The weeklong water boil came and went with little more than a feeling of inconvenience. However, the episode raised serious concerns about the precarious nature of how Austin gets its water.
After a period of unprecedented rain raised area lakes to record highs, flood waters overwhelmed the city’s filtration system. As a result, drinking water obtained from the Colorado River was deemed unsafe due to large amounts of silt and residues. However, the central issue is not the volatile nature of the river, but our overdependence on it.
The vast majority of Austinites are reliant on the Colorado River, and the weeklong scarcity of clean water highlighted that Austin’s methods of water collection have become far too reliant on unreliable and erratic sources. When it’s dry, so are we. When it’s flooded, so are we.
The recent water frenzy reveals a bigger picture of not only Austin’s imminent need to conserve water for the long run, but the need for the city to get creative in obtaining freshwater. Rainwater purification offers a solution to create potable water. This is a solution UT could easily implement, and by doing so, the University could promote and encourage Austin to follow suit.
As a local business that specializes in sourcing methods of rainwater collection and purification, Richard Heinichen of Richard’s Rainwater claims these methods are not overly challenging to implement.
“It’s all about capturing the rainwater, filtering it thoroughly, providing ultraviolet light and performing reverse osmosis, none of which is very time consuming or expensive,” Heinichen said. “(It) requires technology no more complex than a filter and lamp. Not only is the process efficient and all-natural, but it produces no waste and is cheaper than regular bottled water.”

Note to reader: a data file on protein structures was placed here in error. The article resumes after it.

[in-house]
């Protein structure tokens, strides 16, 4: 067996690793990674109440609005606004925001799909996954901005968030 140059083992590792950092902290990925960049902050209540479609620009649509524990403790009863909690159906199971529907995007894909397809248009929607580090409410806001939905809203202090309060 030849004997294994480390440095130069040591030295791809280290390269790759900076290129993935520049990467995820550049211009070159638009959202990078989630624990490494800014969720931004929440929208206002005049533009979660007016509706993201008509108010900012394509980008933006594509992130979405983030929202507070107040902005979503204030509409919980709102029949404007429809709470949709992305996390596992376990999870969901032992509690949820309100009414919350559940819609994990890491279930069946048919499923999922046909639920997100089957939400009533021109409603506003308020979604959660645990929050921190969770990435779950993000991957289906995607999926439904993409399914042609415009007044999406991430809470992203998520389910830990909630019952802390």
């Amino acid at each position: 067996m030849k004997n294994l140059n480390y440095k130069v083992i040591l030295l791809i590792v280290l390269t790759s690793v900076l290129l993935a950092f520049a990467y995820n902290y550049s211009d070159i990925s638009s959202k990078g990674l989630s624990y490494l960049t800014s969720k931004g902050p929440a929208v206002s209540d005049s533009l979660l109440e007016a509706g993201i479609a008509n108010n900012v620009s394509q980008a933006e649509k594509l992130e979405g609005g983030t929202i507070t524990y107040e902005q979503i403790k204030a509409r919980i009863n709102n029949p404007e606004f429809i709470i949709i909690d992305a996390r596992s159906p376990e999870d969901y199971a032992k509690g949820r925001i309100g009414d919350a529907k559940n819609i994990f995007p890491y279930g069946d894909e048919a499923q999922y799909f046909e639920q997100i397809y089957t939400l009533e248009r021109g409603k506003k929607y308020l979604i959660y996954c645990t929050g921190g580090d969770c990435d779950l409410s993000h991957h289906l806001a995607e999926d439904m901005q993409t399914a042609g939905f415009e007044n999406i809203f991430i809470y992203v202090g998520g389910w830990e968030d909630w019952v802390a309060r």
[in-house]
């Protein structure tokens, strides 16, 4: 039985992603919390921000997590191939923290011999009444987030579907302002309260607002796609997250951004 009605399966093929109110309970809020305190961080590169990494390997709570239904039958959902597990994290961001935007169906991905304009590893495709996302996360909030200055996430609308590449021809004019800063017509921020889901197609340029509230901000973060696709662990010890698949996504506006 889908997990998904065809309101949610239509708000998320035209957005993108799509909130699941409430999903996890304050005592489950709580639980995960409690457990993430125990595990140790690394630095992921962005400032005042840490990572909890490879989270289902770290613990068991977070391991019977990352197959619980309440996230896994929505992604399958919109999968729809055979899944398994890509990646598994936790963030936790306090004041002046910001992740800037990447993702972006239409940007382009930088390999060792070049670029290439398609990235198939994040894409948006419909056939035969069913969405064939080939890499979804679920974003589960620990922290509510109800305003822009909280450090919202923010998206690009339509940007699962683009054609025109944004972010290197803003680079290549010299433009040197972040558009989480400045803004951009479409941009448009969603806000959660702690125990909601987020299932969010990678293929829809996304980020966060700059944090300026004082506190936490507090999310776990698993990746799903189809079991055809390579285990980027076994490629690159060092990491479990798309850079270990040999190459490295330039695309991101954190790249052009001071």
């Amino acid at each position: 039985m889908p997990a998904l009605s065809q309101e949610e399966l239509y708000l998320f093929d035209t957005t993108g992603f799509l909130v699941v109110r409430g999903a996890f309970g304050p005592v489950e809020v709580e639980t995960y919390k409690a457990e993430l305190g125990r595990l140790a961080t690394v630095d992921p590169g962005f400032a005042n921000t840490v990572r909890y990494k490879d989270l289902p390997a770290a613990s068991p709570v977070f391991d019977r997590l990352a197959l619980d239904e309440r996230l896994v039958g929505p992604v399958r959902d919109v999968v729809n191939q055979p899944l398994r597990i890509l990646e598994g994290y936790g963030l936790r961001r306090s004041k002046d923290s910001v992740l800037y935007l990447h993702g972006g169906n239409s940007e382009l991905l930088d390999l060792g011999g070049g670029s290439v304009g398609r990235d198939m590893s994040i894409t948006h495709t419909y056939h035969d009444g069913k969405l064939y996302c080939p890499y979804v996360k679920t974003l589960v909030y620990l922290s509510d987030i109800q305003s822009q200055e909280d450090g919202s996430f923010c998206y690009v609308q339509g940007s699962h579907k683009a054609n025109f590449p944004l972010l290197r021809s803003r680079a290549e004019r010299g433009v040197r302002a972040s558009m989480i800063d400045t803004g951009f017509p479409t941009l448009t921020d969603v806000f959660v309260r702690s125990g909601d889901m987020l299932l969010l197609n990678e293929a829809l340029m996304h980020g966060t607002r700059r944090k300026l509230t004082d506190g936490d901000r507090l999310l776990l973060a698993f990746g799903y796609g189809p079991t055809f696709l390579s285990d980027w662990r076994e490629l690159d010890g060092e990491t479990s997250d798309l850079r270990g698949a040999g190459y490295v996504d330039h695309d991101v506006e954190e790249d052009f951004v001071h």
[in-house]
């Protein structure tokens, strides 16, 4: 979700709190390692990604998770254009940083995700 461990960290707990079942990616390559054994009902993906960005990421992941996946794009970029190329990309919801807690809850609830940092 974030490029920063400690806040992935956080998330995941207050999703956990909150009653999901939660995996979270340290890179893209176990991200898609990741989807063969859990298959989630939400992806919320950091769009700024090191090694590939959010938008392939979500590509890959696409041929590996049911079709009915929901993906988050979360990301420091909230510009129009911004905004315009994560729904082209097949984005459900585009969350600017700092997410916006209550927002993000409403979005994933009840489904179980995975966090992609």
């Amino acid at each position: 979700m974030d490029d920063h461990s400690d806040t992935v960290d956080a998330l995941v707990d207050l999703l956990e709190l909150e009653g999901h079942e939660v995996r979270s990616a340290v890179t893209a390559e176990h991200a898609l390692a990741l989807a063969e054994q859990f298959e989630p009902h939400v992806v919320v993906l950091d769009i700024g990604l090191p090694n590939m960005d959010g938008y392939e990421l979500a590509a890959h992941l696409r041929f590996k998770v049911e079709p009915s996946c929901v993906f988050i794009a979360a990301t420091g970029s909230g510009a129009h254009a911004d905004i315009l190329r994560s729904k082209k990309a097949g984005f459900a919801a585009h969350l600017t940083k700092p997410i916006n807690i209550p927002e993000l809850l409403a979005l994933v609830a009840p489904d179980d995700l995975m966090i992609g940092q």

For such an environmentally sensitive city, Austin has very little infrastructure dedicated to the collection of water from inexhaustible sources such as rainwater, and does not excel in terms of its conservation methods. Richard’s Rainwater claims Austin has the potential to be a leader in the field of renewable water collection and conservation. UT can and must lead the way in this process.
“The consumption of rainwater is the future,” Heinichen said. “A series of legislative advancements at UT or in Austin, none of which would be very costly, would enact sweeping environmental changes that hopefully will encourage these types of water conservation method and encourage such progress.”
With these methods of conservation and purification, the University and Austin could have been self-sustaining during the water boil. We have the means to thrive during future shortages.
Although these processes may require a short term investment, the benefits for students, Austin and the environment would pay large dividends. UT must be a leader in this movement, and students can be proactive during this process by not only becoming participants in water conservation, but supporting any University initiatives — such as installing rainwater capturing and purification technology.
After a week in which our water system entered our collective consciousness, we need to continue our public discussion about our water system vulnerabilities. Creating a water conservation system based on rainwater purification processes would allow Austin and every other Texas community to thrive in the decades ahead.
Johnson is a journalism freshman from San Francisco, California.